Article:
Jonas Valfridsson

Jonas Valfridsson on composing

Luke Skywalker and Nintendo games consoles, a combination that most often results in deeper interests, such as Dungeons & Dragons and C++ programming. In the case of composer Jonas Valfridsson, however, tripping down this rabbit hole led to string arrangements and Stravinsky.



This past fall, composer Jonas Valfridsson's latest work, A Fragmented Memory; My Overgrown Little Tree House, premiered in his hometown of Jönköping, Sweden. The piece was commissioned for the town's new cultural center, Spira, and two years ago, when Jonas was asked to compose a piece about the town in which he grew up, he wasn't sure where to begin.

"It was pretty bare, with anonymous gas stations and video stores. But when I began to recall a little more, and remembered how I used to build tree houses in the woods, I found an emotional connection to the town," he explains.

Despite the title, Jonas likes to point out that it's not a nostalgic and nature romantic piece of music.

"I was pretty shy as a child, preferring to stay indoors, playing video games and watching movies. Nature was a little scary, and this sentiment provides the underlying tone for the piece."

The step from building tree houses in the woods of Jönköping to composing art music that wins awards in international cities like Tokyo may seem a bit of a stretch. Jonas' journey from tree house to concert hall began in his bedroom, where as a 13-year-old he sat obsessively learning the guitar riffs from Metallica's The Black Album.

A few years later, his extreme music focus remained, but the guitar had been put aside in favor of composition notebooks.

"At high school, I realized I was more interested in writing music than playing it. That was when I got into art music via pretty advanced movie and video game scores." Movies such as Star Wars and A Nightmare Before Christmas aroused Jonas' curiosity for art music. When he later discovered that essentially every piece he admired was inspired by two of the twentieth century's most influential composers, Stravinsky and Ravel, he was, as he phrases it, a 'total convert'.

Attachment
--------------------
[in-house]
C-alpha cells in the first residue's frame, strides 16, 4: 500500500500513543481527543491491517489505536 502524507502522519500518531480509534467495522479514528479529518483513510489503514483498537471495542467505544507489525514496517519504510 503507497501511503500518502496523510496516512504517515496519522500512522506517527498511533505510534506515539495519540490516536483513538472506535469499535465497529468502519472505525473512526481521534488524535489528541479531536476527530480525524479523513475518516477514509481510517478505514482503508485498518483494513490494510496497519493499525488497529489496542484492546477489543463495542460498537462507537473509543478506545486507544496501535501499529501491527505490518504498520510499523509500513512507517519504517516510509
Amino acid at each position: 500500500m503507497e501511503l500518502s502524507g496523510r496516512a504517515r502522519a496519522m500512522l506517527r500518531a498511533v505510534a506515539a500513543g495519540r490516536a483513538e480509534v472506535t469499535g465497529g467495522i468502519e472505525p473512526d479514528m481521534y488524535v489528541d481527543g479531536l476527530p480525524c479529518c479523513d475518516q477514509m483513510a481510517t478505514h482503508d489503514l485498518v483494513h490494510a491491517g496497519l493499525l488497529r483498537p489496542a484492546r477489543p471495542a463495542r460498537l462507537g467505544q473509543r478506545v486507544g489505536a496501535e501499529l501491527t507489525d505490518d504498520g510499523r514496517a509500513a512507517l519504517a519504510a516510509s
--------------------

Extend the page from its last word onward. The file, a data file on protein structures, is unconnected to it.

"I had a very analytical approach to music, which separated me from my classmates. You don't really see that in rock and pop music. Within such genres, people are happy to analyze the artists and their roots, but they're not as interested in analyzing the actual music."

You mean it's more important to know that Bruce Springsteen comes from New Jersey than to understand the theory behind his chord progressions?

"My understanding is that people in rock and pop are very keen on authenticity and feel that too much analysis spoils the experience. Music journalists seldom dissect the latest hits in terms of music theory. But that's what I wanted to do, and it's quite acceptable in art music."

Could one of the reasons art musicians are often relatively unknown be the strong focus on the piece rather than the composer?

"Yes, especially in Sweden, and that's a problem. I envy, for example, the literary world in this respect. Swedish authors such as Jonas Hassen Khemiri become superstars while the general public can't name a single contemporary Swedish composer. It's like there's no room for that." 

Jonas sits and explains the anonymous composer's workaday life in an anonymous studio located in a relatively anonymous part of Stockholm. He's dressed in a white shirt, black suit, and black tie. Perhaps it's a coincidence – or perhaps not – that this is the same outfit in which Quentin Tarantino dressed his characters in cult movie Reservoir Dogs to highlight their anonymity. Jonas, though, doesn't sound bitter when talking about the state of art music in Sweden; more like he’s presenting the sober truth of the prevailing situation.

"Art music isn't included in our basic schooling. It would be embarrassing to not know about Swedish authors Moa Martinsson and August Strindberg, but that's not the case with art music. Similarly, we are also well acquainted with popular culture, where instead it's embarrassing to not know about The XX and Breaking Bad."

Jonas studied at the Conservatoire de Paris in the 19th arrondissement of Paris, France and spent a year in Bamberg, Germany composing on a work stipend received from Internationales Künstlerhaus Villa Concordia. He feels that attitudes toward art music in other countries differ greatly from those in Sweden.